Greek role in Srebrenica massacre investigated

Greece has launched a judicial inquiry to discover the extent of its involvement in the Srebrenica massacre, Europe's worst atrocity since the Second World War.

An Athens prosecutor announced a preliminary investigation to find what role Greek volunteers played in the slaughter of 8,000 Muslim men, women and children in the UN enclave in Bosnia in 1995. With the 10th anniversary of the massacre on 11 July, and Bosnian Serb authorities admitting the extent of the massacre, any confirmed Greek involvement would embarrass Athens seriously.

Greece was a staunch ally of the Milosevic regime in the Yugoslav wars of succession in the 1990s but the presence of Greek paramilitaries fighting with Bosnian Serbs has not been fully investigated. The part played by the so-called Greek Volunteer Brigade in the assault on Srebrenica was widely reported in Greece at the time but veterans of the brigade have gone to ground since the formation of the war crimes tribunal that indicted the former Serb and Yugoslav president Slobodan Milosevic.

Four members of the unit received medals of honour from the Bosnian Serb leader, Radovan Karadzic, within a month of Srebrenica's fall.

A report in 2002 by the Dutch government - whose own armed forces, in Srebrenica as UN peacekeepers, were heavily criticised for failing to protect civilians - describes how the unit raised the Greek flag in the town after the takeover.

It also cited video footage of the event and revealed that Greece sent arms shipments to the Bosnian Serb army in contravention of sanctions. The report detailed communications between the volunteer brigade and the Bosnian Serb commander Ratko Mladic - now wanted for alleged war crimes - in which he urged them to raise the Greek flag over the conquered enclave. In an intercepted phone call, General Mladic is heard telling them to record the flag-raising for propaganda purposes.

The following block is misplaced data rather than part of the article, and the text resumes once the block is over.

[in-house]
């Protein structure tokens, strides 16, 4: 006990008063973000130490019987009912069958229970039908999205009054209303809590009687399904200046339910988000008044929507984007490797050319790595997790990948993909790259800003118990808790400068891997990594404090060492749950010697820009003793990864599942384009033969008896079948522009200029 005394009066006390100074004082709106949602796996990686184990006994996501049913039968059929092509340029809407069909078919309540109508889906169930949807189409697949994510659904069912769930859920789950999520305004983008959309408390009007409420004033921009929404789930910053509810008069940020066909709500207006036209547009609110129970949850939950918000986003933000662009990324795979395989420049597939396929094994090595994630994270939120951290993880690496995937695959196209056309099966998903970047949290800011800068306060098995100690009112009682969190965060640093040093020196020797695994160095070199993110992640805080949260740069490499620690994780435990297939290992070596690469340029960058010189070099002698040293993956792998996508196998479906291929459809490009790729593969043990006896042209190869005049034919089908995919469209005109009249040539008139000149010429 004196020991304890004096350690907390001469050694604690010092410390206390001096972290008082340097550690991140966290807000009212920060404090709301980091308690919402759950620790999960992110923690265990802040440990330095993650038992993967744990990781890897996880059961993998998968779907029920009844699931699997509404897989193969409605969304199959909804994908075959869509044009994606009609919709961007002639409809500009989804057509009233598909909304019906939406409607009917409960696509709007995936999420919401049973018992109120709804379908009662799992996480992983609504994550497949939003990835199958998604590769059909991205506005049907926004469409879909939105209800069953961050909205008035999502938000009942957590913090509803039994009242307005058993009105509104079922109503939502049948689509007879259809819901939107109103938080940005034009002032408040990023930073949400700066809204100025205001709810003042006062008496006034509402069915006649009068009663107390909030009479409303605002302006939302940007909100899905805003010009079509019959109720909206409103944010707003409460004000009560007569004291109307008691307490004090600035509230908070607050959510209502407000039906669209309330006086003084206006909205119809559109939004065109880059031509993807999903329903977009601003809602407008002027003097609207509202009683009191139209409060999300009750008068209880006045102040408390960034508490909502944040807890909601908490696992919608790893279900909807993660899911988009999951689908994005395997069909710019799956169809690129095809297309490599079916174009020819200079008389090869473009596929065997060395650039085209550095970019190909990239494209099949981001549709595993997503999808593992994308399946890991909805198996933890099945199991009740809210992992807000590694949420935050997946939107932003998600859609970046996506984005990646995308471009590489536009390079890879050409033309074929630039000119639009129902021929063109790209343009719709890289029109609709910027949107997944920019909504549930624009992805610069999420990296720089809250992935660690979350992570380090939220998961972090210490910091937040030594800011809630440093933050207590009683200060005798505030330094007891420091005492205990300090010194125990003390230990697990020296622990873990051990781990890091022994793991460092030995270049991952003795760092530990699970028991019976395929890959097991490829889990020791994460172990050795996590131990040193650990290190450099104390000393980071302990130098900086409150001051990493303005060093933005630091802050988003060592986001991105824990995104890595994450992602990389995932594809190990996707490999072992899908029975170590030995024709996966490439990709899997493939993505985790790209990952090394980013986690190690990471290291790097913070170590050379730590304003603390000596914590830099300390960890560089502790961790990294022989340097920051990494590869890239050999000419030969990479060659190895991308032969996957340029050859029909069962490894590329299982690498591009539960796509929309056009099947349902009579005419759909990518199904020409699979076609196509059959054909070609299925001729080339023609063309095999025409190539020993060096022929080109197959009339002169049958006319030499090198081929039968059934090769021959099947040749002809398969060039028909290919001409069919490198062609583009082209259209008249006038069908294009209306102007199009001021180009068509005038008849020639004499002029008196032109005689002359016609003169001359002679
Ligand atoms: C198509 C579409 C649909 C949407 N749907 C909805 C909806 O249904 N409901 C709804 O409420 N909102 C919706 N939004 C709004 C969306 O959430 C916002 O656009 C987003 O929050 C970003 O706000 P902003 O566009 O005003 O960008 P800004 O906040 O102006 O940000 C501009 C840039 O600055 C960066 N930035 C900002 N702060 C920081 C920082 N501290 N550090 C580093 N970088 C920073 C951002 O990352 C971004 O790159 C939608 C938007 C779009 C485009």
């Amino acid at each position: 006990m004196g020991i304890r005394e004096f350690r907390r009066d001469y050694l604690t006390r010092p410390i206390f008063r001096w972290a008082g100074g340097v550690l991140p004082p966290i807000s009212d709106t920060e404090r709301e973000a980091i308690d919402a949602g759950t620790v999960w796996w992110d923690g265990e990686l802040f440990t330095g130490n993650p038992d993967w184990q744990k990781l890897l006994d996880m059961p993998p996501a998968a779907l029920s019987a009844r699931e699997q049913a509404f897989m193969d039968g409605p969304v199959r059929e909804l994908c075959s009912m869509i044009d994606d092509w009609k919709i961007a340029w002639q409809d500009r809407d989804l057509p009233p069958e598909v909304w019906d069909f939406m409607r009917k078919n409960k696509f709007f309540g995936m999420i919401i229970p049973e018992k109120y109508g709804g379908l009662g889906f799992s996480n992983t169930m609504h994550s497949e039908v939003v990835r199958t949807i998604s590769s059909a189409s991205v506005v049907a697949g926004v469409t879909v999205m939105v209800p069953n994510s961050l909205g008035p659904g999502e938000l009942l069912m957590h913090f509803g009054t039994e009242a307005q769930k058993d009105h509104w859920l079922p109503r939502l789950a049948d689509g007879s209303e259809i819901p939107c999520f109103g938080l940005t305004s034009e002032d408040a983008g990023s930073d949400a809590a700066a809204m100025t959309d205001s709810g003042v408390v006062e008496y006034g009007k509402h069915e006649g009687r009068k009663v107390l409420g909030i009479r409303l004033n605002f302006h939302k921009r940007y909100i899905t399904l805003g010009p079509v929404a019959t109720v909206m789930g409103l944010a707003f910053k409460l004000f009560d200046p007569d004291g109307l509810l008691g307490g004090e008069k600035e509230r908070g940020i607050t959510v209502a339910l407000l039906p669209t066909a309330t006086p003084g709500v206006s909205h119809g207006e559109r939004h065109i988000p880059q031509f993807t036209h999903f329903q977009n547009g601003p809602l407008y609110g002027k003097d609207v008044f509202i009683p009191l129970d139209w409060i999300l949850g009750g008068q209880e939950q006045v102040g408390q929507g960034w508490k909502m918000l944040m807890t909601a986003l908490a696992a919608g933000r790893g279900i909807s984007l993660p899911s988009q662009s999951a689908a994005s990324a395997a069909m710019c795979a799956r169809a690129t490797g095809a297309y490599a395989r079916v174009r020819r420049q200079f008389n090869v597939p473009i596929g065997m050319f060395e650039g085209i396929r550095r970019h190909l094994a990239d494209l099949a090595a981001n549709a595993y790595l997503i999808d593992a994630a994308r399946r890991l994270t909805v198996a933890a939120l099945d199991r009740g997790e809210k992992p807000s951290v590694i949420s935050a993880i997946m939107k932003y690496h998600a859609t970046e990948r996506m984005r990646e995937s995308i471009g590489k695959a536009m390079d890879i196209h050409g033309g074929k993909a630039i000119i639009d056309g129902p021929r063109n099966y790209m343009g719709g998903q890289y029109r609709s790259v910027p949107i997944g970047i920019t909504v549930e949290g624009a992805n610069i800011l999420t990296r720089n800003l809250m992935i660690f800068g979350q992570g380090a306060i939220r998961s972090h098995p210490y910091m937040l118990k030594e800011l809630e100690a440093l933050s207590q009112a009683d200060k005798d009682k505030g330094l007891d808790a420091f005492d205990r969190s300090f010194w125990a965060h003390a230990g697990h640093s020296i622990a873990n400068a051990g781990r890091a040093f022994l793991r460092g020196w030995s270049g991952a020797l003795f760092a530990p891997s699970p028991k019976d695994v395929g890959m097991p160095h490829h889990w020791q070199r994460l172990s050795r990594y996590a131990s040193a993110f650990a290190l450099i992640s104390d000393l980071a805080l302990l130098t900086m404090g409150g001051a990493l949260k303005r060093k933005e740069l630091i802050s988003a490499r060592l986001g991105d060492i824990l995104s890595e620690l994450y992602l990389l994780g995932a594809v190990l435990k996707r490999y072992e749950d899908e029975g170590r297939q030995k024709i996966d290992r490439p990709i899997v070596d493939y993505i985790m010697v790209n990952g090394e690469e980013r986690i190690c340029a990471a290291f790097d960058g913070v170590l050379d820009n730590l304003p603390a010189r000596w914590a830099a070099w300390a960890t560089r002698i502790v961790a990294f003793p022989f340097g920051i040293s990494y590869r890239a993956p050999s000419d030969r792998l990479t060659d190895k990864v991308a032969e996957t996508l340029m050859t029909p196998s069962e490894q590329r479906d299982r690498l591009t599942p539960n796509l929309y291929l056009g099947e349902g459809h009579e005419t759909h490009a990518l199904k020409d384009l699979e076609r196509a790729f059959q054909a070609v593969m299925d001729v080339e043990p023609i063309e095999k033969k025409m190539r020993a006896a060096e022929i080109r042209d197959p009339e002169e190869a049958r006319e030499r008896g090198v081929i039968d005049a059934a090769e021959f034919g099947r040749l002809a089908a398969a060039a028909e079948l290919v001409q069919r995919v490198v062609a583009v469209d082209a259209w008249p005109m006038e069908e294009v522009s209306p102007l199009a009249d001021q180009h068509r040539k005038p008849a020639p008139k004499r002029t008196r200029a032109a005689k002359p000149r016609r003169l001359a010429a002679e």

The investigation could be a watershed for Greece, which despite belatedly distancing itself from Mr Milosivec, now on trial at The Hague, has done little to acknowledge its own support for the worst excesses of Serb nationalism in the 1990s. The Greek government has previously ignored calls for an investigation into the public recruitment of its citizens into paramilitary brigades to fight in the Yugoslav wars. In what appeared to be a pre-emptive admission, the Greek Justice Minister, Anastasios Papaligouras, told parliament last Friday that Greeks may have participated in the slaughter but said they were not members of the armed forces.

An article run at the time in the Greek daily Ethnos newspaper on the "heroic" exploits of the volunteers in Srebrenica, prompted an overwhelming response from enthusiastic readers wanting to sign up to fight.

Takis Michas, whose book Unholy Alliance: Greece and Milosevic's Serbia, lifted the veil of silence on the issue said many would be shocked at Greek complicity in Bosnia: "What seemed incomprehensible during the Bosnia and Kosovo wars was not so much that Greece sided with Milosevic, but that it sided with Serbia's darkest side."

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